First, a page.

Mangroves, Global Warming and Rising Sea Levels

August 10, 2015 – Developers of new beach resorts in tropical locations are very familiar with mangroves and they hate them because they take up valuable beachfront real estate. But hating mangroves makes little sense in a world facing many environmental challenges because these trees perform an amazing series of functions.

There are 70 species of mangrove in the world today. They occupy coastal wetlands largely in tropical and subtropical environments (see map below). They serve as nurseries for shellfish, crustaceans, fish, birds and other wildlife. They represent a significant renewable wood source. They absorb storm surges and prevent coastal erosion. They are salt tolerant filters. Their biomass is greater below ground than above which makes them effective sequesters of carbon. And with all these good things they are increasingly endangered by us.


Mangrove world map

The largest concentration of mangroves is found in Indonesia. In that country’s latest study researchers calculated the amount of carbon stored by these forests to be 3.14 billion tons with each tree storing 3 to 5 times the amount of carbon of any other tree species. And yet Indonesia is seeing massive mangrove deforestation. With 25% of the world’s remaining mangrove forests estimated at 2.9 million hectares (over 4.94 million acres) Indonesia is losing 52,000 hectares (128,500 acres) every year largely to shrimp ponds. The loss of mangrove acreage is contributing 42% to Indonesia’s carbon emissions contribution annually. If the country could stop this deforestation it could immediately see carbon emissions decline from 10 to 35%.

What is happening in Indonesia has already occurred in South Florida where mangrove forests are under pressure from real estate developers seeking beachfront locations for high-rise condominiums. The Florida Department of Environmental Protection describes mangroves as significant contributors “to the overall health of the state’s southern coastal zone.”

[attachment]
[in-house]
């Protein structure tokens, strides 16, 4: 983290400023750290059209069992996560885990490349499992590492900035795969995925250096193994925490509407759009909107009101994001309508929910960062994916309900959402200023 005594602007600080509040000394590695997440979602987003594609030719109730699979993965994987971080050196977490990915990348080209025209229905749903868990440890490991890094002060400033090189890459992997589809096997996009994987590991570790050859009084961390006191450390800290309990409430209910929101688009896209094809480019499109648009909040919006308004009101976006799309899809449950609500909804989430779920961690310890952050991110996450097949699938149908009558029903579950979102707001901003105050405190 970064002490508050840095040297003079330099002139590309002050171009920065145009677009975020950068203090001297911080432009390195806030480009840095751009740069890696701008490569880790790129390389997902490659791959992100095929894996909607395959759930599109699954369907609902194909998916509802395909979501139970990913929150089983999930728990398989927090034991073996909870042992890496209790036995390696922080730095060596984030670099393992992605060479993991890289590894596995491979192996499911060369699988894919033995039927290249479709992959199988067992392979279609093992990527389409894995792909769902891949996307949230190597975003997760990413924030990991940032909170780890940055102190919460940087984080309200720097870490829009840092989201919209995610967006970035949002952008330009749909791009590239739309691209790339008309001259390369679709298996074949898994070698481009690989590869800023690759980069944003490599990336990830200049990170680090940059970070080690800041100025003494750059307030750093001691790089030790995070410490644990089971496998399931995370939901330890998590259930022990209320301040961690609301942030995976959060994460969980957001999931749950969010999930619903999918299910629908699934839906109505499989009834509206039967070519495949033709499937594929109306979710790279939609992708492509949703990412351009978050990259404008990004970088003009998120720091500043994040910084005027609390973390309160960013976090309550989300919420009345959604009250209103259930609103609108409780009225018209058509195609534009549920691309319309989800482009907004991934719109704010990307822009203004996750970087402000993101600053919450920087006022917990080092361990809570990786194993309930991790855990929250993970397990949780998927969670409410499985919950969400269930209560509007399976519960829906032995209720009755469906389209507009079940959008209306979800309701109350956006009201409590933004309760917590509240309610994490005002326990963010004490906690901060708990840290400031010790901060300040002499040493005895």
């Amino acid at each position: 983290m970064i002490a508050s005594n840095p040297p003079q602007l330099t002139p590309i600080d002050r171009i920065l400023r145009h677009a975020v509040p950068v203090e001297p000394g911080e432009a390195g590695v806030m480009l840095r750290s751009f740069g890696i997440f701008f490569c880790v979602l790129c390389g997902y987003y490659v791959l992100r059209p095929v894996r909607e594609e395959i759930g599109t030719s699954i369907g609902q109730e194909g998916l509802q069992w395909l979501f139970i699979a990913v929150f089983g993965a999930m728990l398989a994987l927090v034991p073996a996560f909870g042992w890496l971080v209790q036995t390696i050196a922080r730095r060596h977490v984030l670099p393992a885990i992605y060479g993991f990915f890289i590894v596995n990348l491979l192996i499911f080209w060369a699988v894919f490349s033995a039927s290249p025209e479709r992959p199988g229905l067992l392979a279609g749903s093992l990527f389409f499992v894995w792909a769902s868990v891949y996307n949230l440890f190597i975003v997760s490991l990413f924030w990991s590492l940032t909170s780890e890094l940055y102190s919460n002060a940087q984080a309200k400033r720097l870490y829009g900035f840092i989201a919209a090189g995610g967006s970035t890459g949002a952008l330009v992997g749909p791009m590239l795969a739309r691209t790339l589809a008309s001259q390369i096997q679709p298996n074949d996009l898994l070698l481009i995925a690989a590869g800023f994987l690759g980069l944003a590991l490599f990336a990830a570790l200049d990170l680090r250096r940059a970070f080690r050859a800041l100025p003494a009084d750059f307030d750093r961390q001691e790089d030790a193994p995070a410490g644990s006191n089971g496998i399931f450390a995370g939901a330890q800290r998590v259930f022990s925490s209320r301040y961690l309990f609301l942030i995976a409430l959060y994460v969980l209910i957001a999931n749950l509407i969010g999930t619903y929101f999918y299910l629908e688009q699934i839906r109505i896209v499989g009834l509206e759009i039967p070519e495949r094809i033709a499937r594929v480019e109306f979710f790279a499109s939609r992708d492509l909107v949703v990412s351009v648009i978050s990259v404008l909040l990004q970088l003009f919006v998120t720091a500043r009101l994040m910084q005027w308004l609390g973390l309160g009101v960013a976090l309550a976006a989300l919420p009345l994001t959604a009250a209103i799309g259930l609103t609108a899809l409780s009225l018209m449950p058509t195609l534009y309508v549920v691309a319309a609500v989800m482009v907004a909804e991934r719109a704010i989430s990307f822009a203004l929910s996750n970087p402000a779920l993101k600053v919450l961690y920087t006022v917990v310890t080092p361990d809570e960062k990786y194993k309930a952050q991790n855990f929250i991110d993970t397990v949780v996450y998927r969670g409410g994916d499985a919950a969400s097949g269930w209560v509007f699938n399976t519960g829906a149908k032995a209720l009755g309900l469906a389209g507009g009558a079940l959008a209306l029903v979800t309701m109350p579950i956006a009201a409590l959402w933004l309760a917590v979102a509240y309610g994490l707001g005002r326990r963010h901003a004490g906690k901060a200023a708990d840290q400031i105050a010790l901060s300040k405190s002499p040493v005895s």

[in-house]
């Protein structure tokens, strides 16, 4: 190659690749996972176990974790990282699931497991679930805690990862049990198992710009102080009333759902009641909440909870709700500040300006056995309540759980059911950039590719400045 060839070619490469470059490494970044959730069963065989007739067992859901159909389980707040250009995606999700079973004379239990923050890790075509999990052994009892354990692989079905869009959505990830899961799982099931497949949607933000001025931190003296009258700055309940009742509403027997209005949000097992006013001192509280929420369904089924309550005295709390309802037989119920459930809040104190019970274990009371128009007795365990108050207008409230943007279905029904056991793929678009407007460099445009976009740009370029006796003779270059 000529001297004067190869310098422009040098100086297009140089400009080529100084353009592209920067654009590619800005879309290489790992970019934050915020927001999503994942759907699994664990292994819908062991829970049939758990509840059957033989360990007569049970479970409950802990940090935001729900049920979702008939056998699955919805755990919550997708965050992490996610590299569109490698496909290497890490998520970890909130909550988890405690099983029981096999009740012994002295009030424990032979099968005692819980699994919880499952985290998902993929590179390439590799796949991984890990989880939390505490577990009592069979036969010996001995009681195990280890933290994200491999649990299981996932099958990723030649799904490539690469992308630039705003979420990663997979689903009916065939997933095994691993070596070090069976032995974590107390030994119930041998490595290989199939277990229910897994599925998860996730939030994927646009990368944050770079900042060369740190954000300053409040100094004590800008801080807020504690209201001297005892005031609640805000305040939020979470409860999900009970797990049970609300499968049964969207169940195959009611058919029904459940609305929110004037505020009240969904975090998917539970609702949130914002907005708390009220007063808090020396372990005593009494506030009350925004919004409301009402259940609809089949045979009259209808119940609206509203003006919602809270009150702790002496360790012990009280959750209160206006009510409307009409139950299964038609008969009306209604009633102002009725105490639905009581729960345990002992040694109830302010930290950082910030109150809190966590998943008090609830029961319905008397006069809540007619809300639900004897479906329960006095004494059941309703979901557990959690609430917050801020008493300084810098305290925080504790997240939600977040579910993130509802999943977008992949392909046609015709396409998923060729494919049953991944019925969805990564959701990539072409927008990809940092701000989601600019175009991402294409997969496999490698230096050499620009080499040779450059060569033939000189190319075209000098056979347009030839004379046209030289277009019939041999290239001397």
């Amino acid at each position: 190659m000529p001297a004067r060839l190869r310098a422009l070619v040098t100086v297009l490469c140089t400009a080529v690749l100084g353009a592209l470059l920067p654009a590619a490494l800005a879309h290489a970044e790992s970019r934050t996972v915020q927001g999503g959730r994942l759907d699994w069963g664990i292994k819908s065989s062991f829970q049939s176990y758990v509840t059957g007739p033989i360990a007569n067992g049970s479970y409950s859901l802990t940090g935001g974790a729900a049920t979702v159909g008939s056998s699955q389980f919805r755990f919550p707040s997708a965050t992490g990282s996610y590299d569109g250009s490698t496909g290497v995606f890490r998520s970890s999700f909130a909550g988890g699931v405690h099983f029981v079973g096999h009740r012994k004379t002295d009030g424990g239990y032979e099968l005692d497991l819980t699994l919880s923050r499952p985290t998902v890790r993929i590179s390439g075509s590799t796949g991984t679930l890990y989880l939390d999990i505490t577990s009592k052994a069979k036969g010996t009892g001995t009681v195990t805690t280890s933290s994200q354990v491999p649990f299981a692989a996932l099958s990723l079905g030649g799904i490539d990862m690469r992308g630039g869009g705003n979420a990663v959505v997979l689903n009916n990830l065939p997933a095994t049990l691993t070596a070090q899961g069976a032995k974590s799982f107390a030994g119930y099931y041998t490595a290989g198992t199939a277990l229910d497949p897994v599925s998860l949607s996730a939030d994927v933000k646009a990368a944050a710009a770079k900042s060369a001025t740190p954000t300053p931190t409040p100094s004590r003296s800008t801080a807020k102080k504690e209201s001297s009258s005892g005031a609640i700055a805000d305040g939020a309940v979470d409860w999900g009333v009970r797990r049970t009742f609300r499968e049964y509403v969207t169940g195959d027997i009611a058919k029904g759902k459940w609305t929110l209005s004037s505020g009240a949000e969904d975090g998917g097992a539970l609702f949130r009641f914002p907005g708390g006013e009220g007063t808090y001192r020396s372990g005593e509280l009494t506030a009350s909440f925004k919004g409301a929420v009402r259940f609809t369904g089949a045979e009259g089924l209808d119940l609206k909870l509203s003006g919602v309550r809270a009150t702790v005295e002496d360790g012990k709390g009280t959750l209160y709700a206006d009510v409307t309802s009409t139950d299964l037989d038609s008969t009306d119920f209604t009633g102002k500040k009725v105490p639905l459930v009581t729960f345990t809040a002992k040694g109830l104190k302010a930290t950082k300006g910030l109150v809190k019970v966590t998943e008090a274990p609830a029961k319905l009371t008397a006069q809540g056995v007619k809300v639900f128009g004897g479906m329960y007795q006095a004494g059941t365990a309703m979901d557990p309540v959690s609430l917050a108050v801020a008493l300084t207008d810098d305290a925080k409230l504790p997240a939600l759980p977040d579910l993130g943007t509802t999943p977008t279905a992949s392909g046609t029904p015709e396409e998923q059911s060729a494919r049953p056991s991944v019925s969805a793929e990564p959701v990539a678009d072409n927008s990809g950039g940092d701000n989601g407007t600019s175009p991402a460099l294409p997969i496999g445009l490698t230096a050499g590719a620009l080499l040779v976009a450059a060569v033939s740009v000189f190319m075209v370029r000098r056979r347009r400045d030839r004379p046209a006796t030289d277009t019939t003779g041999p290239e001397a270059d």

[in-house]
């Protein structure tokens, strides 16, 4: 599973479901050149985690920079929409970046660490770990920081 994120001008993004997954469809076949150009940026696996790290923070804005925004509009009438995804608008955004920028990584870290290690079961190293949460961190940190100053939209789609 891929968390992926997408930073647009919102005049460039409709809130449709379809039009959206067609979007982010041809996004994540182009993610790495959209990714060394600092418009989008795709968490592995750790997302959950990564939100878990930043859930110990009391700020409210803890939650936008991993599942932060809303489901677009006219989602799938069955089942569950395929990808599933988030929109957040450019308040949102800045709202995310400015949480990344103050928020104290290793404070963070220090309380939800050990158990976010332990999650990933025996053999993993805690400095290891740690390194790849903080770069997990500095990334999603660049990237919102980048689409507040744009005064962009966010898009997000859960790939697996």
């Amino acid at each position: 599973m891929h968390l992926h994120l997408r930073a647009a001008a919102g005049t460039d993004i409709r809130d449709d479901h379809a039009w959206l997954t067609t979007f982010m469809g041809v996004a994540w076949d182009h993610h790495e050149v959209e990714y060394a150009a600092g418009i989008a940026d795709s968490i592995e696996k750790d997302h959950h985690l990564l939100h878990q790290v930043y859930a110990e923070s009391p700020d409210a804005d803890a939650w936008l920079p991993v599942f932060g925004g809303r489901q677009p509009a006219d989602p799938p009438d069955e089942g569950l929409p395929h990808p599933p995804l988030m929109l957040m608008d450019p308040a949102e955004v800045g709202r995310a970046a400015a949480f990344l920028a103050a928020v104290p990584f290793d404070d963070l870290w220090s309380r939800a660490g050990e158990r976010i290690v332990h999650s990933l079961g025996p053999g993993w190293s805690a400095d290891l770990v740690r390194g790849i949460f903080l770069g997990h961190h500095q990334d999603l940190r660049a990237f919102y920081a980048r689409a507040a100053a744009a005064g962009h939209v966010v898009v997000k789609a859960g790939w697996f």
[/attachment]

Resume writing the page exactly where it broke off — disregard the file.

For Florida’s commercial fisheries mangroves are essential to the health of snapper, tarpon, jack, sheepshead and other fish populations. In fact without mangroves Florida might not even be there. And yet in many areas along the state’s coast mangroves have been destroyed. In Tampa Bay the loss amounts to 44% of the total habitat. Near West Palm Beach the loss is as much as 87%.

And now climate change is threatening mangroves as weather patterns change and the atmosphere warms. While a warming climate might appear to be beneficial to the range of the mangrove spreading it closer to the poles, with atmospheric warming has come ocean warming, and the latter is contributing to sea level rise and more destructive storm surges. For isolated mangrove forests it is becoming more difficult to hold back the sea.

Add incidents like the Deepwater Horizon explosion and spill of 2010 have seen mangrove mutation rates skyrocket along the Louisiana and other Gulf Coast state wetlands. In addition Deepwater Horizon has contributed to die offs and the weakening of mangrove forests further exacerbated by polluted runoff from coastal factories, cities and farms chemically impairing the trees. The consequence for much of the Gulf Coast – negatively impacted freshwater aquifers extending several kilometers inland.

Other impacts from mangrove duress in the Gulf, Florida and other coastal areas include:

  • changes to tidal flow.
  • changes to the water table.
  • greater coastal water siltation and turbidity.
  • increased coastal erosion.
  • alteration of natural food chains.